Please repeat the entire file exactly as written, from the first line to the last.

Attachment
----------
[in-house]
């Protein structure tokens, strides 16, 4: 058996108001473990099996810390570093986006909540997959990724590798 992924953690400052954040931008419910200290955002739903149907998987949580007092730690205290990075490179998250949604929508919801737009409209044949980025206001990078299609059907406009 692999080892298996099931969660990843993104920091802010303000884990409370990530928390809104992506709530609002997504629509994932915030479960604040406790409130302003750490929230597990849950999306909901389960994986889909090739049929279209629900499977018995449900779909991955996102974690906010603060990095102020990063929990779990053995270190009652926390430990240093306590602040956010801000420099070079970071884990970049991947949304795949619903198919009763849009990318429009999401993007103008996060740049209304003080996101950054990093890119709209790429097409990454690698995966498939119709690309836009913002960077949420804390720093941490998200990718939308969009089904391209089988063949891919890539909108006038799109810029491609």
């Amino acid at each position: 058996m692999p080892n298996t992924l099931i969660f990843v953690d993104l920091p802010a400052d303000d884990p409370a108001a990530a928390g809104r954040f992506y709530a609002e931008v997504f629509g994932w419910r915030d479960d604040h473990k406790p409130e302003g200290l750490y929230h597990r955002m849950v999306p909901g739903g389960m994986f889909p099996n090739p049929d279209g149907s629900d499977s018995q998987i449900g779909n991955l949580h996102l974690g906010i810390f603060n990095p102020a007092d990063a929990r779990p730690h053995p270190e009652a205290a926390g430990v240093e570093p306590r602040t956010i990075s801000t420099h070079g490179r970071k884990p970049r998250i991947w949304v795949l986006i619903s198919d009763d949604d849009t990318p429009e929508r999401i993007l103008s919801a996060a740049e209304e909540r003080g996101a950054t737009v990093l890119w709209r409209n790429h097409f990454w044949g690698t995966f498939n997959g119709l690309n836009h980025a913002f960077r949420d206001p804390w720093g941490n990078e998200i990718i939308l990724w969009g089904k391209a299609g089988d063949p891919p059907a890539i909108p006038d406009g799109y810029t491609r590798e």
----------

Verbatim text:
[in-house]
């Protein structure tokens, strides 16, 4: 058996108001473990099996810390570093986006909540997959990724590798 992924953690400052954040931008419910200290955002739903149907998987949580007092730690205290990075490179998250949604929508919801737009409209044949980025206001990078299609059907406009 692999080892298996099931969660990843993104920091802010303000884990409370990530928390809104992506709530609002997504629509994932915030479960604040406790409130302003750490929230597990849950999306909901389960994986889909090739049929279209629900499977018995449900779909991955996102974690906010603060990095102020990063929990779990053995270190009652926390430990240093306590602040956010801000420099070079970071884990970049991947949304795949619903198919009763849009990318429009999401993007103008996060740049209304003080996101950054990093890119709209790429097409990454690698995966498939119709690309836009913002960077949420804390720093941490998200990718939308969009089904391209089988063949891919890539909108006038799109810029491609």
């Amino acid at each position: 058996m692999p080892n298996t992924l099931i969660f990843v953690d993104l920091p802010a400052d303000d884990p409370a108001a990530a928390g809104r954040f992506y709530a609002e931008v997504f629509g994932w419910r915030d479960d604040h473990k406790p409130e302003g200290l750490y929230h597990r955002m849950v999306p909901g739903g389960m994986f889909p099996n090739p049929d279209g149907s629900d499977s018995q998987i449900g779909n991955l949580h996102l974690g906010i810390f603060n990095p102020a007092d990063a929990r779990p730690h053995p270190e009652a205290a926390g430990v240093e570093p306590r602040t956010i990075s801000t420099h070079g490179r970071k884990p970049r998250i991947w949304v795949l986006i619903s198919d009763d949604d849009t990318p429009e929508r999401i993007l103008s919801a996060a740049e209304e909540r003080g996101a950054t737009v990093l890119w709209r409209n790429h097409f990454w044949g690698t995966f498939n997959g119709l690309n836009h980025a913002f960077r949420d206001p804390w720093g941490n990078e998200i990718i939308l990724w969009g089904k391209a299609g089988d063949p891919p059907a890539i909108p006038d406009g799109y810029t491609r590798e």